CAR’s approach to catastrophe modelling has in large part been developed in co-operation with insurance clients and partners and so reflects the needs of the UK insurance and international reinsurance industries, in terms of the range of perils and territories covered and the focus on loss estimation for buildings, contents and business interruption. CAR’s models use industry-standard geocoding, such as postcode, administrative unit or CRESTA zone, to provide country-specific loss estimates for large residential, commercial and industrial property portfolios.
These outputs can be used by reinsurance companies to price their reinsurance treaties or by primary insurers and their brokers to control their exposure and optimise their reinsurance purchasing. CAR’s models are not black boxes, but are designed to be easily integrated with clients’ existing in-house or third party models, or to be used on a standalone basis.
CAR has experience of modelling the vulnerability of the built environment to a wide range of natural and man-made perils, including the following:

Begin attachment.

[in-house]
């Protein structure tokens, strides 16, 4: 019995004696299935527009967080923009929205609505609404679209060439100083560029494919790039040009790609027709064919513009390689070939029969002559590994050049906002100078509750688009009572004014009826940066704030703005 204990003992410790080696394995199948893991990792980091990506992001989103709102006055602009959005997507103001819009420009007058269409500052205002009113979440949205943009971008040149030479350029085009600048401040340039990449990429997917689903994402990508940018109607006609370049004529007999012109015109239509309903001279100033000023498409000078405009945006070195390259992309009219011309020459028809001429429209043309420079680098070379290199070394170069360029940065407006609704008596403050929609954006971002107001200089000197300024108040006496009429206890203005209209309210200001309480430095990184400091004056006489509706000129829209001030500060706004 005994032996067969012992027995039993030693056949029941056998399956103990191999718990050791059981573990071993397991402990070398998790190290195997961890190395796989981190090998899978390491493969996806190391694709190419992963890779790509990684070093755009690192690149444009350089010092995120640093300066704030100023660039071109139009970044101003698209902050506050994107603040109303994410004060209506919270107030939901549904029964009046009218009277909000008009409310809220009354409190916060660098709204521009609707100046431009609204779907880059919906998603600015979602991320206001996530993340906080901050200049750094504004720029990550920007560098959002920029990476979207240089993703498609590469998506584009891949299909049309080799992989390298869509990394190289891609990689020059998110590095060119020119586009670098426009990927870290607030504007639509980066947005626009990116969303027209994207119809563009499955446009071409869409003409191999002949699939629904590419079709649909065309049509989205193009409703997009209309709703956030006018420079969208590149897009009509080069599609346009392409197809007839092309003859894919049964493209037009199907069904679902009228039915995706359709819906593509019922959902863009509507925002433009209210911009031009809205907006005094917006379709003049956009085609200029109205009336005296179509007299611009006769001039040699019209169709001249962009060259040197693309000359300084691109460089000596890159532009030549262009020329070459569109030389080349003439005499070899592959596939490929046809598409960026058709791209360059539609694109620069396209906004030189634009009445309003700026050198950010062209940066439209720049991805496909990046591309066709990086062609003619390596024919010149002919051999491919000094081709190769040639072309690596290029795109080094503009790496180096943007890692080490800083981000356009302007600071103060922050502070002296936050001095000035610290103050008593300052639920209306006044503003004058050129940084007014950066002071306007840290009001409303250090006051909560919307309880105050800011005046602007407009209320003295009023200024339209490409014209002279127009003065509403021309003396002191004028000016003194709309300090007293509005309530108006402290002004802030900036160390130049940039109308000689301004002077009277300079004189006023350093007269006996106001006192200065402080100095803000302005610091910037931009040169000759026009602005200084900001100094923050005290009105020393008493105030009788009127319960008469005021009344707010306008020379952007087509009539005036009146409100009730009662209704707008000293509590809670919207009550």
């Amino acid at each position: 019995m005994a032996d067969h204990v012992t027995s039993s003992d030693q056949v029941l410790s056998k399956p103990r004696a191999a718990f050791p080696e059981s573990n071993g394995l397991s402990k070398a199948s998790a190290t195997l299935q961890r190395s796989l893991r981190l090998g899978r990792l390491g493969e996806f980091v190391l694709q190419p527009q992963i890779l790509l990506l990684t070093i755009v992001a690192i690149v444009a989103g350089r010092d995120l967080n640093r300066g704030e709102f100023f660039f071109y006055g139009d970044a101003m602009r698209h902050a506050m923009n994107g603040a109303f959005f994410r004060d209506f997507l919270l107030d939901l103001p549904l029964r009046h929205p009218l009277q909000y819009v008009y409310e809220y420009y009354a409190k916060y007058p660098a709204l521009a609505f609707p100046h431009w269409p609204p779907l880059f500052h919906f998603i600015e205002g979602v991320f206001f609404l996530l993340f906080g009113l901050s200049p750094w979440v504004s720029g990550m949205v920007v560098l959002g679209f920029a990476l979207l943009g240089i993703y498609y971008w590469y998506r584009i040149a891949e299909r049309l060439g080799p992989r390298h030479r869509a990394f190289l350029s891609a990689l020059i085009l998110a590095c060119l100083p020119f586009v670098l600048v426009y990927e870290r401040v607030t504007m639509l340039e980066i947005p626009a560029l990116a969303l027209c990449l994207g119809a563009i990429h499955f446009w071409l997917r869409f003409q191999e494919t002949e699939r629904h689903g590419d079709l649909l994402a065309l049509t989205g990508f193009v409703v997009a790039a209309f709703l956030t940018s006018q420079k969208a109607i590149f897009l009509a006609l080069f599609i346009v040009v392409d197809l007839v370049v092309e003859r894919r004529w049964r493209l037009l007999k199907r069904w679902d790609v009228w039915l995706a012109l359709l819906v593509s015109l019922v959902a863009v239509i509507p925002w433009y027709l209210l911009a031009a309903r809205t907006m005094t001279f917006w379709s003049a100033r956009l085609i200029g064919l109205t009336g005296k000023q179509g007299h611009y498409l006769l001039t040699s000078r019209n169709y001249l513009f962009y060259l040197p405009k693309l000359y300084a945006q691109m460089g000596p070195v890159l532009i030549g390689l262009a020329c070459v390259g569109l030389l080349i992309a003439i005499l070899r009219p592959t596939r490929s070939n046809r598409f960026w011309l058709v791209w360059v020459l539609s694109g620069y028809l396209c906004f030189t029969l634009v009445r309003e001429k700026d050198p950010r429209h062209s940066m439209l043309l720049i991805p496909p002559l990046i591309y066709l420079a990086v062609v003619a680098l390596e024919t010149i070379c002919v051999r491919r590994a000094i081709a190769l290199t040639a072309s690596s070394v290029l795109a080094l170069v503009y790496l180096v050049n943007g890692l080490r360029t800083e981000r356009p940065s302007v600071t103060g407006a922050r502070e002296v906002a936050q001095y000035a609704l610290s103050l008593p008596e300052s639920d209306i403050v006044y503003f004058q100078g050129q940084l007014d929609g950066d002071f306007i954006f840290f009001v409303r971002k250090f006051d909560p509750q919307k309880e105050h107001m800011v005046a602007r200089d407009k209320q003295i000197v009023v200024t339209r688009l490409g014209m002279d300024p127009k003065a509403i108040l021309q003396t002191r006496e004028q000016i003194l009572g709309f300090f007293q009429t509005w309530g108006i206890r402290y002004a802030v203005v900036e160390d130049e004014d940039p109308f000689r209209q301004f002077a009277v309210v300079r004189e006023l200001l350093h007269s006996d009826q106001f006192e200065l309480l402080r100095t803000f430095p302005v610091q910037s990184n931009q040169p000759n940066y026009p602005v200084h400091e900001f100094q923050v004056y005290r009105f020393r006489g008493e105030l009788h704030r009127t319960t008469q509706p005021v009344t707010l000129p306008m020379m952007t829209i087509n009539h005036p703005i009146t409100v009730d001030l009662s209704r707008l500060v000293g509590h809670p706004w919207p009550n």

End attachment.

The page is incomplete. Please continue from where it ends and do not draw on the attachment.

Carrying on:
Tropical and temperate windstorm
Riverine flood, storm surge and tsunami
Unexploded Ordnance (UXO)
Territorial coverage (Earthquake)
CAR has developed vulnerability models for 35 countries and territories across 5 continents, covering most of the countries of primary interest to the international insurance and reinsurance industries.
The Global Event Vulnerability Estimation System (GEVES) is a model for estimating losses to property portfolios from catastrophe events. Designed for insurance and reinsurance applications, GEVES is designed to be integrated with clients’ existing hazard models to upgrade their loss estimation capability, or to be used on a standalone basis to estimate losses from a given event.
Initially focused on earthquake risk, the GEVES model range has in recent years been broadened to a multi-peril capability with the development of typhoon vulnerability models for China and Japan. These models utilise the underlying GEVES structure and methodology but adapt them to the requirements of windstorm modelling.